The Challenges Of Shooting M.I.A. A GREATER EVIL In Thailand
Abishek Bajaj, director of M.I.A. A Greater Evil, shares his stories of shooting in the Thai jungle, which included unexpected visits of snakes, elephants and more.
As I stood sweltering in the jungle waving a polystyrene board, fanning smoke towards camera, sweat dripping from my brow, I yearned for the days when I had one hundred crew members under my charge as a production manager and first assistant director on American productions being shot in Thailand. Gone were the days when Russian arms, helicopter rigs and Alexas fitted with anamorphics were at my beck and call. But all that was ancient history now, because I’d decided to direct my first independent feature film, M.I.A. A Greater Evil (M.I.A.) in the Thai jungle.
Working on an extreme micro-budget, with a very ambitious screenplay about the last vestiges of the Vietnam War, there was no budgetary room for the comforts, equipment and manpower I had once been accustomed to calling upon. Anyone who has, or is, looking to shoot a film in Thailand can rest assured that if you come with a decent budget, you will find an extensively equipped infrastructure and talented array of professional crew in the local production services industry. If you hire the right production service company and they get you good heads of department, you’re sorted. Your film set will be as organized and as chaotic as any professional film set in the world.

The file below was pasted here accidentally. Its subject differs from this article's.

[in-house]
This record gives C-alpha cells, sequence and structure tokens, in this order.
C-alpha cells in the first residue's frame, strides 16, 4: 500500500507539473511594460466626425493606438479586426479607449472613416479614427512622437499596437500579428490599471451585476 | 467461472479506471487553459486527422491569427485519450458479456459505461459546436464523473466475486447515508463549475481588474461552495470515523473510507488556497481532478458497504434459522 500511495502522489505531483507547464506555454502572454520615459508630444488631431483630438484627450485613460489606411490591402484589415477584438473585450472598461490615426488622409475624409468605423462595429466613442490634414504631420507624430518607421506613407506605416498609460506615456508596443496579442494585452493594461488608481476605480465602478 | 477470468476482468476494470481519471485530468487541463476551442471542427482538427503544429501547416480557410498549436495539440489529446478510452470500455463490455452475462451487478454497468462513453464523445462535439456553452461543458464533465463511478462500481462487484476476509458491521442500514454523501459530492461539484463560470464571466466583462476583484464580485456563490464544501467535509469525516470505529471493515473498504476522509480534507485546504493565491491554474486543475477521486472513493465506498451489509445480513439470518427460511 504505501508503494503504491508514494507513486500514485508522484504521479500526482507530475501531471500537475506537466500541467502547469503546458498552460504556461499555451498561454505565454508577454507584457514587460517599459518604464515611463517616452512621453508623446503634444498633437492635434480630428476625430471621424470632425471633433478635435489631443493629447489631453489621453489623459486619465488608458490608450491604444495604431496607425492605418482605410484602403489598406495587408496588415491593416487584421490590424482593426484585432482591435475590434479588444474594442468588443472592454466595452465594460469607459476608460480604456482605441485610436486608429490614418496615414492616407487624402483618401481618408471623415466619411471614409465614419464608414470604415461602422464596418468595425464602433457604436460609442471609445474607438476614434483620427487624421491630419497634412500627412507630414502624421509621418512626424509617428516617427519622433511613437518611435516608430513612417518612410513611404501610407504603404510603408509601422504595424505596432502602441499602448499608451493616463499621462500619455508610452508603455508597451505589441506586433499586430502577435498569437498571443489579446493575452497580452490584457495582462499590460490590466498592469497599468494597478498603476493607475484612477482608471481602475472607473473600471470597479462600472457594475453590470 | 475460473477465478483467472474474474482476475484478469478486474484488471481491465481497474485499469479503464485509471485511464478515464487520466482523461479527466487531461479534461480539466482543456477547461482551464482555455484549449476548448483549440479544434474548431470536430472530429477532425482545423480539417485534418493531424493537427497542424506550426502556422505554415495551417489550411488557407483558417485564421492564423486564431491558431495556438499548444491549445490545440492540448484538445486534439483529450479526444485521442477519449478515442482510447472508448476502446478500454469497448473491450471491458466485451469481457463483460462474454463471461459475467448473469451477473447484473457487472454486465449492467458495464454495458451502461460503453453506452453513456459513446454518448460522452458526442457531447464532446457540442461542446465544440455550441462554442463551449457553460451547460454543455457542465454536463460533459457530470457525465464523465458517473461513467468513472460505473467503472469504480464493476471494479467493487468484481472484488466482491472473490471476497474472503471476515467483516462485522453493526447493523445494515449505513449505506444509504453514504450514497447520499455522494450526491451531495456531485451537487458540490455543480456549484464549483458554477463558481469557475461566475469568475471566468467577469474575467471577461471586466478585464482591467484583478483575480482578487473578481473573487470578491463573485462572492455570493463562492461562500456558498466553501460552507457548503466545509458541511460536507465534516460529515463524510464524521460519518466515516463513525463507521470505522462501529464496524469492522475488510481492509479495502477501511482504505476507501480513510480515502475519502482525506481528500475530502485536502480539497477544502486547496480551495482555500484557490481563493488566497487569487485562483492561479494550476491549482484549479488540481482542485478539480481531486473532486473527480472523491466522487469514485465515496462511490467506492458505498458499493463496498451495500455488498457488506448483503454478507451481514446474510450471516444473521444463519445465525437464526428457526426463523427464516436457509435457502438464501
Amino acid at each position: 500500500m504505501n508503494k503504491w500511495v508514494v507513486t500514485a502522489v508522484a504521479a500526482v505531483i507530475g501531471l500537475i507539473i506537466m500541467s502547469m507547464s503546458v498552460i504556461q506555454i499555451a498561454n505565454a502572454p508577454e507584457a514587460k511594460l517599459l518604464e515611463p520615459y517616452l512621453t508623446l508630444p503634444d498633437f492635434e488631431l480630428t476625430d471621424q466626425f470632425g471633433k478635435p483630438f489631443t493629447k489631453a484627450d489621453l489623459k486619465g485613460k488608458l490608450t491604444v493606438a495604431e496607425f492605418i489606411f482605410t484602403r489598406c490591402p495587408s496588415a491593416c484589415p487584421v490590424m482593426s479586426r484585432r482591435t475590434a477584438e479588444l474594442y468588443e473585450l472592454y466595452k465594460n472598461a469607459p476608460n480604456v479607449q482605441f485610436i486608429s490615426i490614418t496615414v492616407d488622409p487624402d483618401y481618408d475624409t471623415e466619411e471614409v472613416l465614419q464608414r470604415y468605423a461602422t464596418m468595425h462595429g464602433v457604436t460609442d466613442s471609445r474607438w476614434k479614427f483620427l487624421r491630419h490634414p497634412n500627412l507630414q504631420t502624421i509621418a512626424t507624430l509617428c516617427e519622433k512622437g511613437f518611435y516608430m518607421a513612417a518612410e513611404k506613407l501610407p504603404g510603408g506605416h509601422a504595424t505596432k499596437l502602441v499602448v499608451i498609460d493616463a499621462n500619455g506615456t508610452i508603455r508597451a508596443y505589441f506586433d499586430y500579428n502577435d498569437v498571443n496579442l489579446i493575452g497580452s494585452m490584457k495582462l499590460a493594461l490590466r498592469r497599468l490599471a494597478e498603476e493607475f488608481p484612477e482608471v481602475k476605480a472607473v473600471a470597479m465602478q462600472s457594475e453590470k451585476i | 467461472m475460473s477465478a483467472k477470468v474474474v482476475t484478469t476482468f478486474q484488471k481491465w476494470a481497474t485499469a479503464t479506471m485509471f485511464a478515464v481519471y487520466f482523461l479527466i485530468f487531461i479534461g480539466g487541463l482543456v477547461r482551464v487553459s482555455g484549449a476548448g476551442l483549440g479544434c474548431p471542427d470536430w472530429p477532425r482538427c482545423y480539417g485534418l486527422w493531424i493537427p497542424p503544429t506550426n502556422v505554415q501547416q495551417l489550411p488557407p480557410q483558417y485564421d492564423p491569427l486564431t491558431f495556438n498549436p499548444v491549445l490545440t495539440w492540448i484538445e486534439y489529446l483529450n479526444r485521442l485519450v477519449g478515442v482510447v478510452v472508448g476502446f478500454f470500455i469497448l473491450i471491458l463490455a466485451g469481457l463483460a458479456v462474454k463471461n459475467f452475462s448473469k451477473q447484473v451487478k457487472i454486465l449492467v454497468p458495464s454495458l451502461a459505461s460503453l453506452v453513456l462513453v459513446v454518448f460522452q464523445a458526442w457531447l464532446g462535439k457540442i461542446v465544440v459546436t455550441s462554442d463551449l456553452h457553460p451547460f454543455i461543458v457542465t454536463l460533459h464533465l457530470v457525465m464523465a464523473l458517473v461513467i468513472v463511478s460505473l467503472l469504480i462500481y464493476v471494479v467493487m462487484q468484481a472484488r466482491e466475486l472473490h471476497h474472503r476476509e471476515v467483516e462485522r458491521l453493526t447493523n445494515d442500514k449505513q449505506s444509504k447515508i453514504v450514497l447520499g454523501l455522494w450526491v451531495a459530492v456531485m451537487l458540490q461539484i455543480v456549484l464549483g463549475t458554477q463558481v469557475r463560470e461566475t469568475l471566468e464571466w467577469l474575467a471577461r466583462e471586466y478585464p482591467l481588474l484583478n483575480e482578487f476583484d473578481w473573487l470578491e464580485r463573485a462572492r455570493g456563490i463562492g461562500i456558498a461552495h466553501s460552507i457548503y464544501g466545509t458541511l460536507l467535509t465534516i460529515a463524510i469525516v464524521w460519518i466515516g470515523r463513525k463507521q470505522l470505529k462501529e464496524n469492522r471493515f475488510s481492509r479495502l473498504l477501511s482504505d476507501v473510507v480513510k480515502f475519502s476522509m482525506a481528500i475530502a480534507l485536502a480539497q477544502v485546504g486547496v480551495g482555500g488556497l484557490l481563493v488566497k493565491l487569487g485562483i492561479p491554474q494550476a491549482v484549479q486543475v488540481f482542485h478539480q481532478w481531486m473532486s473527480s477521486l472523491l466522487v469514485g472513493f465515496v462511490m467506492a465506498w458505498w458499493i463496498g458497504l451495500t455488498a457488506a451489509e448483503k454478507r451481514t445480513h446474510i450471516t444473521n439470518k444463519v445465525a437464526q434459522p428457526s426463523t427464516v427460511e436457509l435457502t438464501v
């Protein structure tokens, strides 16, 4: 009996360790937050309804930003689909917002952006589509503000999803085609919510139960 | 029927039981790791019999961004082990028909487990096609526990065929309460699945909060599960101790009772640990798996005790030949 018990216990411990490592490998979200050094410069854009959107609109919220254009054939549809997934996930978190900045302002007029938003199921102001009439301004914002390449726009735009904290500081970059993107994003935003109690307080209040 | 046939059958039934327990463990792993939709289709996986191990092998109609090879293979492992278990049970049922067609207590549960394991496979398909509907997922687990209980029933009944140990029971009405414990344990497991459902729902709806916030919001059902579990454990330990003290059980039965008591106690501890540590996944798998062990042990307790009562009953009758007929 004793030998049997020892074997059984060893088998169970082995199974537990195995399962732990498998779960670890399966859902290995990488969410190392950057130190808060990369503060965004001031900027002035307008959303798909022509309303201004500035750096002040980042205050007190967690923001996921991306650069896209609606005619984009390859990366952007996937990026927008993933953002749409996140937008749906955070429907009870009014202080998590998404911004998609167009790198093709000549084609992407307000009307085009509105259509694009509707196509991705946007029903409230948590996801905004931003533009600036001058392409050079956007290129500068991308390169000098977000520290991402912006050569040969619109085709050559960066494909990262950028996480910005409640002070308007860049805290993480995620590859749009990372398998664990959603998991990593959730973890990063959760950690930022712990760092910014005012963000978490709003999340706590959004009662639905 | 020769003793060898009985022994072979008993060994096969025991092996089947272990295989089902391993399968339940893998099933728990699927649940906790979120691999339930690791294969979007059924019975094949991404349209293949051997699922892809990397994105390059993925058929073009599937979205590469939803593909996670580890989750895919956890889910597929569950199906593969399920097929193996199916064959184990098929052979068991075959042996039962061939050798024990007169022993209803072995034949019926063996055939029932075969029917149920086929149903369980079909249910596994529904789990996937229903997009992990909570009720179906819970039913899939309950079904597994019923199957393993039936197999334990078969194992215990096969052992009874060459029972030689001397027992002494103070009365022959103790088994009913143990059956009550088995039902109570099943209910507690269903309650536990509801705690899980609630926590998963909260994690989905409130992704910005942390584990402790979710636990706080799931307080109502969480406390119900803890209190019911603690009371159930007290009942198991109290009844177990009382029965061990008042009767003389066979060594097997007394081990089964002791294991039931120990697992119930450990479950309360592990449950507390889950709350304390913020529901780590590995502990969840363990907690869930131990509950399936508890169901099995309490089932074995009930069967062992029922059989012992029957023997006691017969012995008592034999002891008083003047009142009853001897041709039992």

Thailand’s popularity as a location destination shows no sign of slowing down. The government recently announced tax breaks and work permit exemptions for films shot in Thailand and according to the Bangkok Post, 779 commercials, feature films and music videos were shot in the Kingdom last year (including the infamous Kendall Jenner Pepsi ad).
So much for the upsides. But what happens when you don’t have the optimum budget to bring a story to life? How does a filmmaker go about getting things done in Thailand then? I was about to find out…
Favours (Lots of them)
Basically I had to use every trick in the book to maximize production value for the film, and the first trick I pulled out of the proverbial hat: the good old-fashioned favor.